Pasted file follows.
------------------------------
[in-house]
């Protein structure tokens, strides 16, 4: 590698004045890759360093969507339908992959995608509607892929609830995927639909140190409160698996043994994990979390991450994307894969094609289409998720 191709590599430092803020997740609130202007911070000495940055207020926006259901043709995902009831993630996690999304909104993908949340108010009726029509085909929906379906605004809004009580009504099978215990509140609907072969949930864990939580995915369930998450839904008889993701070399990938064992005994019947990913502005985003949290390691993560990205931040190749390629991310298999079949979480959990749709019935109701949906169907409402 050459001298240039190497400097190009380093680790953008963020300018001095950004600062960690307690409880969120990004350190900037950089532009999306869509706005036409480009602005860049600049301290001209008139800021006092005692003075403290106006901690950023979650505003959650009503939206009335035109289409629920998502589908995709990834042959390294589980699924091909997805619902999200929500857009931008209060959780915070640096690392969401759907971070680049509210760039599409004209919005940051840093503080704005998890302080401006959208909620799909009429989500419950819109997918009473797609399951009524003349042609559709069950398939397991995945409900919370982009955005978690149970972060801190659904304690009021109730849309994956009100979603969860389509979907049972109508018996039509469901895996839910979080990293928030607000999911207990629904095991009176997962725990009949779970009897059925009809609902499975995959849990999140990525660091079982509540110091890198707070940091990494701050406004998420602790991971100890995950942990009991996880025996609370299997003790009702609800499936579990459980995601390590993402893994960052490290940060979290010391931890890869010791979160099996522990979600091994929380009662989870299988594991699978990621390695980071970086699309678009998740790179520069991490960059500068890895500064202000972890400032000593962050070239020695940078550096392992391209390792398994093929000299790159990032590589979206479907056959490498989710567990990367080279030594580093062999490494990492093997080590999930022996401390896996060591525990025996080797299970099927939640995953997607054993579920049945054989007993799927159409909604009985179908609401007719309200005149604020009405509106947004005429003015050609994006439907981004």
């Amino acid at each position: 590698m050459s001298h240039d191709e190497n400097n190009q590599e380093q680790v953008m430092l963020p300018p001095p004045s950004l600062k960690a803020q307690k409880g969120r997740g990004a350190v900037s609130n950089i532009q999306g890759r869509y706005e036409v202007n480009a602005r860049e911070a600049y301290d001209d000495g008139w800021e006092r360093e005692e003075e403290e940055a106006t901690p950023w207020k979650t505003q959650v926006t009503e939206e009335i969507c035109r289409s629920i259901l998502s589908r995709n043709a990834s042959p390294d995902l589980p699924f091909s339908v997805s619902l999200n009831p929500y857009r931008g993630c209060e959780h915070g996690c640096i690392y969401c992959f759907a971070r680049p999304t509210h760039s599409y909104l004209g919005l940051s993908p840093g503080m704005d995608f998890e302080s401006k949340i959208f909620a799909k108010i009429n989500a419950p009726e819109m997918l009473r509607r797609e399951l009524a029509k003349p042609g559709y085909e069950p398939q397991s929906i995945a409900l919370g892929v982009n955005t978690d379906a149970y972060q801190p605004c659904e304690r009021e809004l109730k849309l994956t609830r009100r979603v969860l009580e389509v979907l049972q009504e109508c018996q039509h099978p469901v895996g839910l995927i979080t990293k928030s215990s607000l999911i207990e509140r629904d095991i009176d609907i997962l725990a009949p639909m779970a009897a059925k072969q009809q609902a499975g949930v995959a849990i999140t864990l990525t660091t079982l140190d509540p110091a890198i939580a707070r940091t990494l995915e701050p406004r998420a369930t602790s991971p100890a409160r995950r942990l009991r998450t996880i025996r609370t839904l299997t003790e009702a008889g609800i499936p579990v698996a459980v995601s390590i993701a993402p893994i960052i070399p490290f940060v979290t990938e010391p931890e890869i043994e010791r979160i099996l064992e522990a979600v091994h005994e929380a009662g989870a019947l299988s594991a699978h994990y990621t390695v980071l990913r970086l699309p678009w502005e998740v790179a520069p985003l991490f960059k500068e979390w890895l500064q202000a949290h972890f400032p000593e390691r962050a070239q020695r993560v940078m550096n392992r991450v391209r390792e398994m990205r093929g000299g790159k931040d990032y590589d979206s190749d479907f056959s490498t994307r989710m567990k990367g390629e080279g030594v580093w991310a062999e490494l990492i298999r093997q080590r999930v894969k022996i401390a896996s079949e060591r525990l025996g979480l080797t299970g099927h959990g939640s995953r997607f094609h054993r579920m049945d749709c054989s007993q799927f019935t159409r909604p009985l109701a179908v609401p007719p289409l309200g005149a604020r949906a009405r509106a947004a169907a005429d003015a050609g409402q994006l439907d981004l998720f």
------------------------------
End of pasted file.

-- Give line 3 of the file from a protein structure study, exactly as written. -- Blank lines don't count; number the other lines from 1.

């Amino acid at each position: 590698m050459s001298h240039d191709e190497n400097n190009q590599e380093q680790v953008m430092l963020p300018p001095p004045s950004l600062k960690a803020q307690k409880g969120r997740g990004a350190v900037s609130n950089i532009q999306g890759r869509y706005e036409v202007n480009a602005r860049e911070a600049y301290d001209d000495g008139w800021e006092r360093e005692e003075e403290e940055a106006t901690p950023w207020k979650t505003q959650v926006t009503e939206e009335i969507c035109r289409s629920i259901l998502s589908r995709n043709a990834s042959p390294d995902l589980p699924f091909s339908v997805s619902l999200n009831p929500y857009r931008g993630c209060e959780h915070g996690c640096i690392y969401c992959f759907a971070r680049p999304t509210h760039s599409y909104l004209g919005l940051s993908p840093g503080m704005d995608f998890e302080s401006k949340i959208f909620a799909k108010i009429n989500a419950p009726e819109m997918l009473r509607r797609e399951l009524a029509k003349p042609g559709y085909e069950p398939q397991s929906i995945a409900l919370g892929v982009n955005t978690d379906a149970y972060q801190p605004c659904e304690r009021e809004l109730k849309l994956t609830r009100r979603v969860l009580e389509v979907l049972q009504e109508c018996q039509h099978p469901v895996g839910l995927i979080t990293k928030s215990s607000l999911i207990e509140r629904d095991i009176d609907i997962l725990a009949p639909m779970a009897a059925k072969q009809q609902a499975g949930v995959a849990i999140t864990l990525t660091t079982l140190d509540p110091a890198i939580a707070r940091t990494l995915e701050p406004r998420a369930t602790s991971p100890a409160r995950r942990l009991r998450t996880i025996r609370t839904l299997t003790e009702a008889g609800i499936p579990v698996a459980v995601s390590i993701a993402p893994i960052i070399p490290f940060v979290t990938e010391p931890e890869i043994e010791r979160i099996l064992e522990a979600v091994h005994e929380a009662g989870a019947l299988s594991a699978h994990y990621t390695v980071l990913r970086l699309p678009w502005e998740v790179a520069p985003l991490f960059k500068e979390w890895l500064q202000a949290h972890f400032p000593e390691r962050a070239q020695r993560v940078m550096n392992r991450v391209r390792e398994m990205r093929g000299g790159k931040d990032y590589d979206s190749d479907f056959s490498t994307r989710m567990k990367g390629e080279g030594v580093w991310a062999e490494l990492i298999r093997q080590r999930v894969k022996i401390a896996s079949e060591r525990l025996g979480l080797t299970g099927h959990g939640s995953r997607f094609h054993r579920m049945d749709c054989s007993q799927f019935t159409r909604p009985l109701a179908v609401p007719p289409l309200g005149a604020r949906a009405r509106a947004a169907a005429d003015a050609g409402q994006l439907d981004l998720f």